Investment Insights are written by Angeles' CIO Michael Rosen
Michael has more than 30 years experience as an institutional portfolio manager, investment strategist, trader and academic.
Europe’s unemployment rate is 11.5%. Europe is currently growing at less than 1%. A rule of thumb is that it takes excess growth of 2-2.5% to drop the unemployment rate by 1%. I think you see the problem. This is not advanced math.
Mario Draghi, head of the European Central Bank (ECB), would like to juice the economy with some monetary stimulus, but he’s finding that there is a gap between what he would like, what the Germans would like, and what can actually be done.
In the midst of the barrage of news about plunging oil prices and winter storms, you may have missed last week’s party held by the European Central Bank (ECB) where all the Eurozone banks were invited to attend to grab free money. A similar party was held in September, and between the two auctions, up to 400 billion euros were made available to banks. The idea was to give banks 3-year loans at essentially no cost, and banks would then lend these funds to European companies and households, earning a nice spread for the banks and boosting the region’s economy. Nice in theory, but banks declined to take their full allotment, taking down just 212 billion. Banks in the periphery countries drew all they could to bolster their weak balance sheets, but banks in the core countries took only about one-third of the funds that were offered, citing a lack of funding constraints as the primary reason for declining more funds, with poor loan growth as a secondary consideration. In other words, the banks said to the ECB, “we don’t want your money, we have more than we need.”
So an attempt to inject liquidity into the financial system fell way short of expectations, leaving Europe with both a growth rate and an inflation rate less than 1%. At these rates, the debt burden continues to grow for most countries. What is a central banker to do?
The ECB is currently buying asset-backed securities (ABS), but this is a relatively small market, and is having little impact. There is talk of buying sovereign bonds, as the Fed and the Bank of England have done, but this is highly uncertain: to begin with, there are no European sovereign bonds, only the bonds of member countries. So, which bonds will the ECB buy? German bunds yielding less than 1%? to what purpose? Greek national bonds? Really? Even assuming the ECB has the legal mandate to do so (which it doesn’t: it is prohibited by its charter from buying the sovereign bonds of member countries), under what conditions and criteria, and how much and in what proportion of bonds would they buy? These questions have no answers yet.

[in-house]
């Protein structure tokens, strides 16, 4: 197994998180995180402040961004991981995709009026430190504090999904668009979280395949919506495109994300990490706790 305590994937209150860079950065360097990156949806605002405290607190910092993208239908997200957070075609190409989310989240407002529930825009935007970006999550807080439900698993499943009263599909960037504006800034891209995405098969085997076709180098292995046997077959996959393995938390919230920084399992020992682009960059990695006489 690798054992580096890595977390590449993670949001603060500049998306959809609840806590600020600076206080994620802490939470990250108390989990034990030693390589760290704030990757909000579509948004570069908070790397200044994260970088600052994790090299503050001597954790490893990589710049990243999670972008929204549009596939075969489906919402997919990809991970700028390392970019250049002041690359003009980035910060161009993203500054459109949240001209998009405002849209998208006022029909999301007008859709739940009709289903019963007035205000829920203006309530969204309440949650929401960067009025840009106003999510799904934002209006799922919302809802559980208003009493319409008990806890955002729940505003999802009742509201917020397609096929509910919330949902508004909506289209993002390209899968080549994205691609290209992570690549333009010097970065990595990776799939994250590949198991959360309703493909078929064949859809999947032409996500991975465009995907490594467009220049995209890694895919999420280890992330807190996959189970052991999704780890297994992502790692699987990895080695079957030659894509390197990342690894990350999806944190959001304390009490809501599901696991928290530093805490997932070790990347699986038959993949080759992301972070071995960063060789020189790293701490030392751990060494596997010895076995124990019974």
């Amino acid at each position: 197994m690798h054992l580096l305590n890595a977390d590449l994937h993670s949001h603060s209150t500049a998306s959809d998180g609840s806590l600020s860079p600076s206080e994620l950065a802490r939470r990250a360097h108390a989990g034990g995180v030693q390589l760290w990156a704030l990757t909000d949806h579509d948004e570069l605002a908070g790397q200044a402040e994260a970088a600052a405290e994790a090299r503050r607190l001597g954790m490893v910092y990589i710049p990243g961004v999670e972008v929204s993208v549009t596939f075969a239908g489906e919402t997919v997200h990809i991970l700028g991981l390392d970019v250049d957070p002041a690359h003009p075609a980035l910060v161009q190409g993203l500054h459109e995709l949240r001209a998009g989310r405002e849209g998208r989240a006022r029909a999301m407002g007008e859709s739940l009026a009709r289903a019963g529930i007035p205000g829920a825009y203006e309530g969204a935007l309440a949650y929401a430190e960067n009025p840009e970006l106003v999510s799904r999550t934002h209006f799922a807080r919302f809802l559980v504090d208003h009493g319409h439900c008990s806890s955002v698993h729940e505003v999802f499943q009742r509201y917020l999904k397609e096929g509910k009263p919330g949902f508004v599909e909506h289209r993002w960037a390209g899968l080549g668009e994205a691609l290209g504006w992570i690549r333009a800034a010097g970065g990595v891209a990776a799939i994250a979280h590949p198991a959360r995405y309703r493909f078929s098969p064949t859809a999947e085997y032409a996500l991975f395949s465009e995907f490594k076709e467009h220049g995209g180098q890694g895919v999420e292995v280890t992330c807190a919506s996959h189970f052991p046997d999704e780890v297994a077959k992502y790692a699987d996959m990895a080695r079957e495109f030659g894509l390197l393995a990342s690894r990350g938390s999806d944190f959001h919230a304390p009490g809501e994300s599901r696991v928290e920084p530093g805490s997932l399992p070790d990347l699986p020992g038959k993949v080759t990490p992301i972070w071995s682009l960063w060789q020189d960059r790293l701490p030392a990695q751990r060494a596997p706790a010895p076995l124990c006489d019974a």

The Fed, in three rounds of quantitative easing (QE) purchased about $1.4 trillion of bonds, whereas the ECB, through various programs, is expected to buy no more than 350 million euros (see chart below). Even assuming it can execute this (far from a given), will it have any impact?
It is highly controversial among economists as to the effect Quantitative Easing has on an economy. Proponents argue it adds needed liquidity to keep the financial system afloat, thus enabling an economy to repair its balance sheet with minimizing dislocations. Critics believe it only serves to enlarge the presence and influence of the central bank by expanding its balance sheet, setting the economy up for more pain down the road when that balance sheet must contract.
My own two cents (which may not even be worth a penny), is a third perspective: QE has had no meaningful impact on the real economy, but it has served as notice that the central bank is ready, willing and able to provide unlimited liquidity to the financial system, thus eliminating the concern of a systemic default. This signal has some value.
Unfortunately, the poor results at last week’s TLTRO (Targeted Longer Term Refinancing Operation) signal the impotence of the ECB. Rather than boosting confidence, the ECB reinforced concerns that it might not have the tools or process to avoid or reverse a potential systemic default. I’m not suggesting one is imminent, or even likely, just that Europe faces many structural hurdles, among them, the efficacy of its central bank.
Meanwhile, the US data point to accelerating strength. Last week, retail sales were especially strong, and this morning, industrial production is just smoking. Production jumped 1.7% in November, the fastest monthly gain since 2010, and is up 5.2% over the past 12 months. Capacity Utilization rose to 80.1%, the highest level in nearly 7 years. A tale of two regions, indeed.